Here we are again with another remake of the Steve Martin film, which itself is also a remake originally based on the novel by Edward Streeter. This version The bride’s father turns the Banks family into the Erraras, a Cuban-American family headed by the grumpy patriarch Billy Herrera (Andy Garcia). Billy is going through difficult times — his marriage is collapsing, and his two daughters have grown up in an independent life. It seems that Billy can’t do anything to mitigate the impending catastrophe (through his fault) when his eldest son gets engaged.
“Father of the Bride” continues the same hackneyed story, but offers several twists. The titular bride Sofia (Adria Archona) is an ideal daughter who grew up a successful, self—sufficient lawyer and a modern woman. Her progressive views directly contradict Billy’s old school way, which drives the narrative. While visiting her family, Sofia casually announces her engagement to a man she knew only recently, but Billy is annoyed that his little girl has proposed. Then the audience meets Adan Castillo (Diego Boneta), a kind man who cares about the world and wants to work together with Sofia in a non-profit organization in Mexico (also his home country), which is another thorn in Billy’s side. Sofia and Adan represent a modern couple who want to grow together and support each other, and not fall into the usual gender traps.
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What happens when the father of the bride meets his future son-in-law and his family is a series of cases caused by prejudice and great pride. The inequality in wealth between the bride’s family and the groom is not so important in this iteration. Rather, Billy’s fears and anxieties stem from a sense of uselessness and lack of responsibility. Billy may disagree that Adan is different from others — prefers tea to coffee, openly dislikes boxing and is not money—oriented — but Adan is not the problem that Billy needs to overcome. The film also tells about Billy’s stubborn character. His wife Ingrid (Gloria Estefan) is striving for more from their marriage now that she is no longer raising her children and he doesn’t have to keep working to support everyone. As in previous films — the 1950 film starring Spencer Tracy and the 1991 film starring Steve Martin, respectively — the titular father has to come to terms with the fact that his daughter is already an adult, and he needs to change in order to keep his relationship with her and the family free.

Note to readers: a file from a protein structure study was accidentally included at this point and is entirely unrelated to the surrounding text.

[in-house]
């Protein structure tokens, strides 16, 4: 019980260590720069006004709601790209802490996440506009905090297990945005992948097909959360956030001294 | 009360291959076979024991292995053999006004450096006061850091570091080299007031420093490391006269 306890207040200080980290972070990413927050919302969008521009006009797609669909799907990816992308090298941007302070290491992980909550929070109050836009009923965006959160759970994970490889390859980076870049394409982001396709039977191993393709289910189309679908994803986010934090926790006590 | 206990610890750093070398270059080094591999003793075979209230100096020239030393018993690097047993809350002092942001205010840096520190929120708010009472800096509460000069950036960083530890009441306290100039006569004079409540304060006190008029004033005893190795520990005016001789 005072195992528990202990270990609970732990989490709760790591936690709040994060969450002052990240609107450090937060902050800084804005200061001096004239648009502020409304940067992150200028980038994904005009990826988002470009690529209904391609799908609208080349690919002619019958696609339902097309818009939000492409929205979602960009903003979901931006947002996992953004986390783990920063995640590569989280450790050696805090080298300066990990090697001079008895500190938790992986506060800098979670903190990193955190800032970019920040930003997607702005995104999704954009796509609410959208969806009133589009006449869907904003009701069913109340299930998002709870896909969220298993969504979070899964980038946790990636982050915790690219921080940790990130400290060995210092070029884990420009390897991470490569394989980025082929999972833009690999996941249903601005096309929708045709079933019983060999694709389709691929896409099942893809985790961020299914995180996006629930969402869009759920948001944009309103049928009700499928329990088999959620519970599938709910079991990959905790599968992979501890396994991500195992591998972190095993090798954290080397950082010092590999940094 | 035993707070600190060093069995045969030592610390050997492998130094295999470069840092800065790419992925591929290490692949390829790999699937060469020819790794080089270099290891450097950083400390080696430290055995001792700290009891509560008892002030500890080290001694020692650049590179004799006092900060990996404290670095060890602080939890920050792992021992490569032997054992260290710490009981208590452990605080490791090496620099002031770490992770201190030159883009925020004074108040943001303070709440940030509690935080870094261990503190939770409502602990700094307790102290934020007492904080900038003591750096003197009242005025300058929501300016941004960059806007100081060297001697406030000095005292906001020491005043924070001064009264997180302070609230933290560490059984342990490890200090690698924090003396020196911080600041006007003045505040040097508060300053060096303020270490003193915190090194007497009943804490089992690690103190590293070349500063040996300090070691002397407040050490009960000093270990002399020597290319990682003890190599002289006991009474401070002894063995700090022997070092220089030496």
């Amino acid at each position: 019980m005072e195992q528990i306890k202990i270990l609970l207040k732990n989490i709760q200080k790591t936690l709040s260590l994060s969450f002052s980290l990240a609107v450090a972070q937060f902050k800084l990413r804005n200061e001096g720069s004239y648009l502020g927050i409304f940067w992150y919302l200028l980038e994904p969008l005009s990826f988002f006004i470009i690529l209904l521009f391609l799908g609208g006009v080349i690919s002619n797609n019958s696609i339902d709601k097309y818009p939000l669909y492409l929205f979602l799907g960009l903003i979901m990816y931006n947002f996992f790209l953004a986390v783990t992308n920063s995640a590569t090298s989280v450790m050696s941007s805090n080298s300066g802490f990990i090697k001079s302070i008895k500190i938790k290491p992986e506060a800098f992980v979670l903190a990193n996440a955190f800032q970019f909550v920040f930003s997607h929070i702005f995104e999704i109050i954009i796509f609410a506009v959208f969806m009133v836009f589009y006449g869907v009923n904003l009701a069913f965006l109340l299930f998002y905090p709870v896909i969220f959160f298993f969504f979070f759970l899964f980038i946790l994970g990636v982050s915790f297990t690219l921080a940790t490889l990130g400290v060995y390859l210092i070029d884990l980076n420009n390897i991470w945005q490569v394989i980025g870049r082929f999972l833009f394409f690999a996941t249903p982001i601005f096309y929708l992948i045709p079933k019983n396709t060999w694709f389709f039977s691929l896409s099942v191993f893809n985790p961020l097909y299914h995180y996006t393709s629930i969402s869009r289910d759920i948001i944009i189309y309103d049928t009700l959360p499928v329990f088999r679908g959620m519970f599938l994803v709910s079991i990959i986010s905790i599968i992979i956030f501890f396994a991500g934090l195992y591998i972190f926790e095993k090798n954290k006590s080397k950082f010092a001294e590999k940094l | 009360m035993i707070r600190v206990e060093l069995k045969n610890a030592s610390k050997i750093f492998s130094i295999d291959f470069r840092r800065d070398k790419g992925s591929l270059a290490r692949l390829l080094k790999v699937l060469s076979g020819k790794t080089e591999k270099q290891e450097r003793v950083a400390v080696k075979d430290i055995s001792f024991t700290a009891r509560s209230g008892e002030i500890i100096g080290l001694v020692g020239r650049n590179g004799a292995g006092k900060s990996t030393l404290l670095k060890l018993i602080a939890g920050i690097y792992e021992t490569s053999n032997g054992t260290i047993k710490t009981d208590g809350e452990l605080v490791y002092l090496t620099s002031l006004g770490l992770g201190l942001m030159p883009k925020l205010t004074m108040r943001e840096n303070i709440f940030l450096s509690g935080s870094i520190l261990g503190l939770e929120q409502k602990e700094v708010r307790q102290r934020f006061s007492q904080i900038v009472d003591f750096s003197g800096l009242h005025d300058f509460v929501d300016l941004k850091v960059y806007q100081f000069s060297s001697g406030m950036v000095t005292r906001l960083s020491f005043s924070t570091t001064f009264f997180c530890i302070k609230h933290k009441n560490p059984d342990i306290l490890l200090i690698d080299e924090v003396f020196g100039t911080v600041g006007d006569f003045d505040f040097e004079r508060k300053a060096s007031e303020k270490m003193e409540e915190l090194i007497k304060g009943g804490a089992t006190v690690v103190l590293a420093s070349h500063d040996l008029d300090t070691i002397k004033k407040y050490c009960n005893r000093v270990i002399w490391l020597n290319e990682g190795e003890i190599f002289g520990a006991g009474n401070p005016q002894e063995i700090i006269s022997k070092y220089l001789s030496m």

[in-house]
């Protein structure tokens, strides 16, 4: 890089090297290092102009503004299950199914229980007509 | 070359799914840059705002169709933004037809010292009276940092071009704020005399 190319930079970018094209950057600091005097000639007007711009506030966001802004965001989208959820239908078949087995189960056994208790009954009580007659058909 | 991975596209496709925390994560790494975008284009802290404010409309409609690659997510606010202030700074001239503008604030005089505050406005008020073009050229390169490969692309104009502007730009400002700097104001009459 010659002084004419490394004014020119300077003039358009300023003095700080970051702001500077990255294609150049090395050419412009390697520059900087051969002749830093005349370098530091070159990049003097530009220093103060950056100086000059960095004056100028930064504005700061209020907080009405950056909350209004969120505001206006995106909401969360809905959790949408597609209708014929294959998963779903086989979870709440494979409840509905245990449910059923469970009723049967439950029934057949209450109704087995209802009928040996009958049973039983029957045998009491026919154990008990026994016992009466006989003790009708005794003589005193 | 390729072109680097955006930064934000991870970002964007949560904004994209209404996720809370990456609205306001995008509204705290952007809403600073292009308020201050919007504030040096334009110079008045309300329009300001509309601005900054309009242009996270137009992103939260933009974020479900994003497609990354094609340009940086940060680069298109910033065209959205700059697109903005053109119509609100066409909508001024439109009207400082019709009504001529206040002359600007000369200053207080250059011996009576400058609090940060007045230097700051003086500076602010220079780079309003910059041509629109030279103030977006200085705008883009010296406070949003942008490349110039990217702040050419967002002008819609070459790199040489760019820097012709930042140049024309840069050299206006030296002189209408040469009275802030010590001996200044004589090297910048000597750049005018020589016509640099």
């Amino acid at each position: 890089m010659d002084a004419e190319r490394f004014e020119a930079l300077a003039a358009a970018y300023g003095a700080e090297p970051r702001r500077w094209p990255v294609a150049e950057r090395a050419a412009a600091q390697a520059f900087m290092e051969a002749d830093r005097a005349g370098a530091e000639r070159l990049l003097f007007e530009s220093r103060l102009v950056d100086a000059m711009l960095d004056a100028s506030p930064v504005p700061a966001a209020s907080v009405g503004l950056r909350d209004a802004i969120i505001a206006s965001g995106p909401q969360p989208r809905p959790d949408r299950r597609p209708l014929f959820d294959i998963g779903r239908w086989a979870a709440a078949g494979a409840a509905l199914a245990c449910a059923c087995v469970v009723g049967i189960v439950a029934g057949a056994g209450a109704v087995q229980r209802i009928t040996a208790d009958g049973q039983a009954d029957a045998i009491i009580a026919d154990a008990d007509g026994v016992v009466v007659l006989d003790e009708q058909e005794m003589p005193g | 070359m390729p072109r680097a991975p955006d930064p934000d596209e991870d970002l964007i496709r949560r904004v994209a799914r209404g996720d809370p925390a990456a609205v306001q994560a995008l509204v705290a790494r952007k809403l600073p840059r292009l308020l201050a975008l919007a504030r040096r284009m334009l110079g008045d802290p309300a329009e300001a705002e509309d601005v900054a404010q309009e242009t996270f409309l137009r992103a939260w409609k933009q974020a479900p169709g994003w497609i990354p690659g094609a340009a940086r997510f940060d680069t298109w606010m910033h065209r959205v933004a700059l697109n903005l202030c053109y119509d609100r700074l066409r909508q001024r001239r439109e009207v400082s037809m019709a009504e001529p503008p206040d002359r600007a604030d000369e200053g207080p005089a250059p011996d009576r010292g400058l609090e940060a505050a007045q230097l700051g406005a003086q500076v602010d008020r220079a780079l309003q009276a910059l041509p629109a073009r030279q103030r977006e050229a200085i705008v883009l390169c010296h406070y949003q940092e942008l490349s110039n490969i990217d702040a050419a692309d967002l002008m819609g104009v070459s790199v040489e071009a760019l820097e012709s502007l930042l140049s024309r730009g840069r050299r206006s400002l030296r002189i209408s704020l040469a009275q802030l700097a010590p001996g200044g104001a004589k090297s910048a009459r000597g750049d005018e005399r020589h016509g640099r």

Matt Lopez’s script is good, although there is nothing remarkable about it. However, the dialogues, in particular, feel restrained. There is an obvious attempt to appeal to a non-Latin American audience, with most of the dialogue being conducted in English, even when most of the characters can speak Spanish. This is not a reproach to the film. However, the inclusion of fake progressive white characters who ignorantly emphasize their R’s and combine Cuban and Mexican cultures with Spanish culture for laughs is a sign that all is not well in this film. The bride’s father, of course, didn’t need scenes in which white people behave ignorantly and then mockingly thank the main characters for “holding them accountable” when they are called.
As for the comedy of the film, there is always a slight hint of something in the current cultural discourse, for example, the term “Latin American”. The comedy is expected to grow out of these fleeting moments, but it fails because the film stumbles when it has to recall the original story and previous versions. Jokes are born out of hackneyed cliches and archetypes, and they clearly lack humour and originality. This version of “Father of the Bride” follows the same path as the previous versions, but with some workarounds that are quite expected and not at all interesting. The bride’s father seems confused. It can’t be a full-fledged drama about a disgusting father wreaking havoc at his eldest daughter’s wedding, nor a non-standard comedy about a father distraught with grief. And so he remains in limbo for two hours. A few laughs and bleary-eyed moments aren’t enough to convince the audience to reconsider it if they manage to watch it in full at least once.
All this suggests that the competent filmmaker Gary Alazraki, combined with Terence Blanchard’s jazz-based music, is enough to attract attention. In addition, the costumes are impeccable, and the outfits of the Archon, created by the client designer Caroline Eselin, are the most attractive. The film has everything you need to distinguish it from previous iterations and create a certain environment and community. In the end, however, this is a scenario that cannot realize its potential. The bride’s father showed promise, there are a lot of talents on the screen and behind the camera, but the flimsy script let them all down. Lopez is not without merit, because the film adequately adapts the classic fairy tale and transfers it into a living form the ban of the American house in Miami. In addition, however, the story lacks creativity.